Moldova28 April 2005
Head of Christian-democratic party hounds the independent press
Reporters Without Borders has expressed concern about a populist right wing leader, Yurie Rosca, who has been laying repeated legal cases against the country’s independent media.
Rosca, leader of the Christian-Democrat People’s Party (CDPP) and recently elected deputy speaker of the Moldovan parliament, laid a complaint on 25 April against the tri-weekly Timpul de dimineata for damaging his "honour, dignity and professional reputation" and claiming 50,000 euros damages.
"The legal cases brought by Iurie Rosca against the independent press constitute a definite threat to press freedom in the country," the worldwide press freedom organisation said.
"Moldovan leaders must not get into the habit of laying complaints as soon as a media is critical of the government. The country has over the last few months demonstrated its willingness to come into line with the European Union and consequently its standards in legal and press matters.
"The parliamentary deputy speaker should therefore stop systematically laying complaints against newspapers that are critical of him," it said.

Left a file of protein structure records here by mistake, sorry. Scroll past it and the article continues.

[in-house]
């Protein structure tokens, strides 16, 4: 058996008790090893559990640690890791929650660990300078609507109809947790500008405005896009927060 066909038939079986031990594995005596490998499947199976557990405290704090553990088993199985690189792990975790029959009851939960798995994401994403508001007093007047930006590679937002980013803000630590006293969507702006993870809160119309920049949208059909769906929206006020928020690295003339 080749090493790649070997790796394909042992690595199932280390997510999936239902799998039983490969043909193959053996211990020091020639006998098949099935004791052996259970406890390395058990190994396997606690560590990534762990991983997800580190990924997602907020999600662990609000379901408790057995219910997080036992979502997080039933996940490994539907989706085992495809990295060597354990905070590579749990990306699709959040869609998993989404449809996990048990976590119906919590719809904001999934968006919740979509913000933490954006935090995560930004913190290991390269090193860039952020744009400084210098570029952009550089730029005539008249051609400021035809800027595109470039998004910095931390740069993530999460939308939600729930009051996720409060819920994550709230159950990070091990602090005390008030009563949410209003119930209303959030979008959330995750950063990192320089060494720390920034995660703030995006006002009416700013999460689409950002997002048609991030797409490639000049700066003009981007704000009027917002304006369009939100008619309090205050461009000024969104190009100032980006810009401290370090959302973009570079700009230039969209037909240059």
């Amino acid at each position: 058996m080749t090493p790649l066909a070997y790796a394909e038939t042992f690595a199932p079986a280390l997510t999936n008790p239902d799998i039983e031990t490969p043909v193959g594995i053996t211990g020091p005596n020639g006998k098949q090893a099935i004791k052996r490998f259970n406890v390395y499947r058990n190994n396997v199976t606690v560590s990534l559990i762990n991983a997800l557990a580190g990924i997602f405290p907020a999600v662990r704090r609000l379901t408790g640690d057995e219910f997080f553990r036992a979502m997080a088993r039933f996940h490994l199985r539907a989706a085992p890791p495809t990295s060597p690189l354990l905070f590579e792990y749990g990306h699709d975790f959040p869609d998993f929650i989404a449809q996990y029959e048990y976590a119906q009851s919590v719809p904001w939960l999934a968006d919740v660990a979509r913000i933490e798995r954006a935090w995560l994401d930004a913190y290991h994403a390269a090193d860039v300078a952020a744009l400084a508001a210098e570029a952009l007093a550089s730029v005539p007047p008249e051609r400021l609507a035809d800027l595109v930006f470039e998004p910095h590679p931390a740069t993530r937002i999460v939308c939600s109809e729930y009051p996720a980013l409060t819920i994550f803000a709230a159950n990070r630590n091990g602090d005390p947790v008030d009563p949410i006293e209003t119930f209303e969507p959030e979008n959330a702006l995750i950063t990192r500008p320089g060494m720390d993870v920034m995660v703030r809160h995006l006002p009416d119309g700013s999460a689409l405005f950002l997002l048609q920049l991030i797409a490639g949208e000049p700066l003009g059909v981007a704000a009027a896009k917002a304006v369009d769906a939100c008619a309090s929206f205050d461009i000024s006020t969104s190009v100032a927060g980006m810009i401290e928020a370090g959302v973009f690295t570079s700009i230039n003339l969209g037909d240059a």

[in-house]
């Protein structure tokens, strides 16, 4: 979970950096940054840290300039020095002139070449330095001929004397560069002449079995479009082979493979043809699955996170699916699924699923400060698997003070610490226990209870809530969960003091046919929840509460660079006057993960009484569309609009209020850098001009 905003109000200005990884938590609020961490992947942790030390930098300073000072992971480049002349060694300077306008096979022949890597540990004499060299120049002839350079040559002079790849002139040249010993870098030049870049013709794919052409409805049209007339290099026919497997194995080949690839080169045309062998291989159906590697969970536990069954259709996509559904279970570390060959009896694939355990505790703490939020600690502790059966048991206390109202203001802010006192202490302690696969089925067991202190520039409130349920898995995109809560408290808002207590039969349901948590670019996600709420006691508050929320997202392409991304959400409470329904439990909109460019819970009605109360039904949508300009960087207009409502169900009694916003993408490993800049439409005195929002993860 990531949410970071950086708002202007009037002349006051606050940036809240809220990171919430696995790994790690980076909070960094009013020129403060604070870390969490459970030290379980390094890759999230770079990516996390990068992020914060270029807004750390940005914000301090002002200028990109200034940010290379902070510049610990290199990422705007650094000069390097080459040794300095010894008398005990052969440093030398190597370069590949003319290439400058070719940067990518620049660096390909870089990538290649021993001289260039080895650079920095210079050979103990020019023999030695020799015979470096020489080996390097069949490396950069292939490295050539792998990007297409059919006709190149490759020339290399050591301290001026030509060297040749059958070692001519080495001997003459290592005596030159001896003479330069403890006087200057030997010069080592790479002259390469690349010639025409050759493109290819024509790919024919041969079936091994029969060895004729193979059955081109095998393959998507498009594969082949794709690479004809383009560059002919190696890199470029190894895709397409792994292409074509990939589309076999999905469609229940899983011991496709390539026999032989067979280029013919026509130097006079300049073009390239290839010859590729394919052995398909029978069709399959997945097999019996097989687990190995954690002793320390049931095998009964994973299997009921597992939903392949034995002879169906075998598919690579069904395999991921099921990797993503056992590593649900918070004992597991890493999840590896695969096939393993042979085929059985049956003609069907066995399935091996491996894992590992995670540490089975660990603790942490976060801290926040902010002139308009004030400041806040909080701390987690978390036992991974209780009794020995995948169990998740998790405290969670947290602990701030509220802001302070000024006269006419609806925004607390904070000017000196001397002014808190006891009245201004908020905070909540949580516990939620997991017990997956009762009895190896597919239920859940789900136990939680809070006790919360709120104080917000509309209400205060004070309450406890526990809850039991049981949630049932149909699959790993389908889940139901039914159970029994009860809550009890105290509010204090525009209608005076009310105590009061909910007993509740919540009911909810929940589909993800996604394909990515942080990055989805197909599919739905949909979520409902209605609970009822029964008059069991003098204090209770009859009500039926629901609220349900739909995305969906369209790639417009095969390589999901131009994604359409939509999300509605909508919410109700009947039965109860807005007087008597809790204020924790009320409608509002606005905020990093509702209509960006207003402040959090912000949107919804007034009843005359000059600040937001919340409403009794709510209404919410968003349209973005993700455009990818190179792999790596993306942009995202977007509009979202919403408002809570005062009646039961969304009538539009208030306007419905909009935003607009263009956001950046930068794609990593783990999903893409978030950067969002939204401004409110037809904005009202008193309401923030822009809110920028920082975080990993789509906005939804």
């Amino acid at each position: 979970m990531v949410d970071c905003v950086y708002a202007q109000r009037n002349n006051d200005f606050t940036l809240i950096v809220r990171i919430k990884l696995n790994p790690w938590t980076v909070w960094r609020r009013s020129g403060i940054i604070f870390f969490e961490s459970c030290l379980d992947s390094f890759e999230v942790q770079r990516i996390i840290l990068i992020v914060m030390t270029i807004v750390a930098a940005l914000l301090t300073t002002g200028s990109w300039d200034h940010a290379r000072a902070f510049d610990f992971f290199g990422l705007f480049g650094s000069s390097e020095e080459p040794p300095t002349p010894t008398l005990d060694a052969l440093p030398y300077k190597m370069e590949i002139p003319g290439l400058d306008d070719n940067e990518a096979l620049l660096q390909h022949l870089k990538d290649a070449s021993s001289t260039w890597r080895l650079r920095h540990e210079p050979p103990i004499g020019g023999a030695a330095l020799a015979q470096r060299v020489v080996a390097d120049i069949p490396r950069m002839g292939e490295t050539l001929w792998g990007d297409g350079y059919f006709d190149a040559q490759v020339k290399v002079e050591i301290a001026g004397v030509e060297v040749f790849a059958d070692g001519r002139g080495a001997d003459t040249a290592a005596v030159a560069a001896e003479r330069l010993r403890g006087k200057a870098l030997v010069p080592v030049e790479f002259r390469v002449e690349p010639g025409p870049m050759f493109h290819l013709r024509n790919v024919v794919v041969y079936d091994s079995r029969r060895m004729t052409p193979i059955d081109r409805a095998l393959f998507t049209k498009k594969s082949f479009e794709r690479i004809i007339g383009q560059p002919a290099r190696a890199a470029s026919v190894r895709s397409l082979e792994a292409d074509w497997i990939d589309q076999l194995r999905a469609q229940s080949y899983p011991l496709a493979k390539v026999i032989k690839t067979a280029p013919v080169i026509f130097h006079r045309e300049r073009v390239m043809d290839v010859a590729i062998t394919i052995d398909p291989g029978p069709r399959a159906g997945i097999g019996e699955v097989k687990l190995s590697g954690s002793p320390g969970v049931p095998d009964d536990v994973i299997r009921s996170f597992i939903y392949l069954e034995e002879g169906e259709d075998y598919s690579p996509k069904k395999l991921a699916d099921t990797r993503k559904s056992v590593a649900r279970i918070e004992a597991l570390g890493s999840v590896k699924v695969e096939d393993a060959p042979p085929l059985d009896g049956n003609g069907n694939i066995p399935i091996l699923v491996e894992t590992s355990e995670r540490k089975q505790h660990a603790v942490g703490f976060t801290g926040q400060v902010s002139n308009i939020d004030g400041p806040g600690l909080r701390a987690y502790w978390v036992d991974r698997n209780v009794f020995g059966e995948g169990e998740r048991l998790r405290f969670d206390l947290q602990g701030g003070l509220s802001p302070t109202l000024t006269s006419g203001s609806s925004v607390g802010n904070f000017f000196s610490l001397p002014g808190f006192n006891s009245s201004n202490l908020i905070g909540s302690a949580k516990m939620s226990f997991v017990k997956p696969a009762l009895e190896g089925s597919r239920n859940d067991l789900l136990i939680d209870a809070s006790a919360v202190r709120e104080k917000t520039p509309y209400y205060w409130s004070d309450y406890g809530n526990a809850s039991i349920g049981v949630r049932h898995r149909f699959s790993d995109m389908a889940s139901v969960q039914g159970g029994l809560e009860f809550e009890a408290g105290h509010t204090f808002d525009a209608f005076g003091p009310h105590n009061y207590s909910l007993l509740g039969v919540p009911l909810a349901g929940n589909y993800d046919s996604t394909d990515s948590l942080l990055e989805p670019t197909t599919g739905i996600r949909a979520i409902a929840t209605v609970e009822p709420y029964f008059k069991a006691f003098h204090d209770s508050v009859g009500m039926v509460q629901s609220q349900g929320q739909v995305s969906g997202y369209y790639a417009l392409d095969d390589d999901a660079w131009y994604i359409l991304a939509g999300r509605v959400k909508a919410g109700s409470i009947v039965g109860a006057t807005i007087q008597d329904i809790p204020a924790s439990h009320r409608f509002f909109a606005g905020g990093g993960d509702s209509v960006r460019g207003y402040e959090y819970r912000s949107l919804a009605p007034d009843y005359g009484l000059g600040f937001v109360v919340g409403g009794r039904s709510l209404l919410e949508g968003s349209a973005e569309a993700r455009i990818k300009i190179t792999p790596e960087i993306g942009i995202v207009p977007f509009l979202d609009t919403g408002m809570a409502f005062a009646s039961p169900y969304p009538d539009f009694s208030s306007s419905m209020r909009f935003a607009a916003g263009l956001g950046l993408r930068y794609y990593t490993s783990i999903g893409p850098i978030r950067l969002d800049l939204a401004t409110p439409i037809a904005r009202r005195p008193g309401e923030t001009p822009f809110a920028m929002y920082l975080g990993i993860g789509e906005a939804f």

His latest complained related to an article in the 6 April edition of Timpul de dimineata (a popular Romanian-language newspaper with a circulation of 19,000) headlined "Iurie Rosca and Oleg Serebrian", that quoted from the "Black book on corruption". This book, that openly denigrates the electoral coalition "Democratic Moldova" to which Oleg Serebrian belongs, was printed, according to Timpul, by Prag 3, a publishing house owned by Iurie Rosca. This was denied by Rosca who accused the paper of defamation.
The previous week, Rosca brought a complaint against the Jurnal de Chisinau (Romanian-language bi-weekly, circulation 10,000) also for injuring his "honour and dignity". He objected to an editorial written by Val Butnaru on 29 March headlined, "The king is naked".
The journalist referred to a certain "Master" and his political coat-turning for electoral ends. Rosca considered it was aimed at him. His party and his newspaper Flux was in opposition in recent years but in March, after the elections, he struck a deal with the communist party, which allowed him to also become deputy speaker of parliament.
Val Butnaru had said, in another editorial, that he was not just referring to Rosca but the "Master", a popular Moldovan figure, represented politicians in general. This did not stop Rosca from claiming around 62,000 euros in damages from the Journal de Chisinau and nearly 31,000 euros from Val Butnaru.
A political study carried out by five local press freedom NGOs, found that Rosca was the Moldovan politician who had brought the most legal cases against the media, with no fewer than a dozen complaints laid between 1998 and 2003 for "insulting his honour and dignity".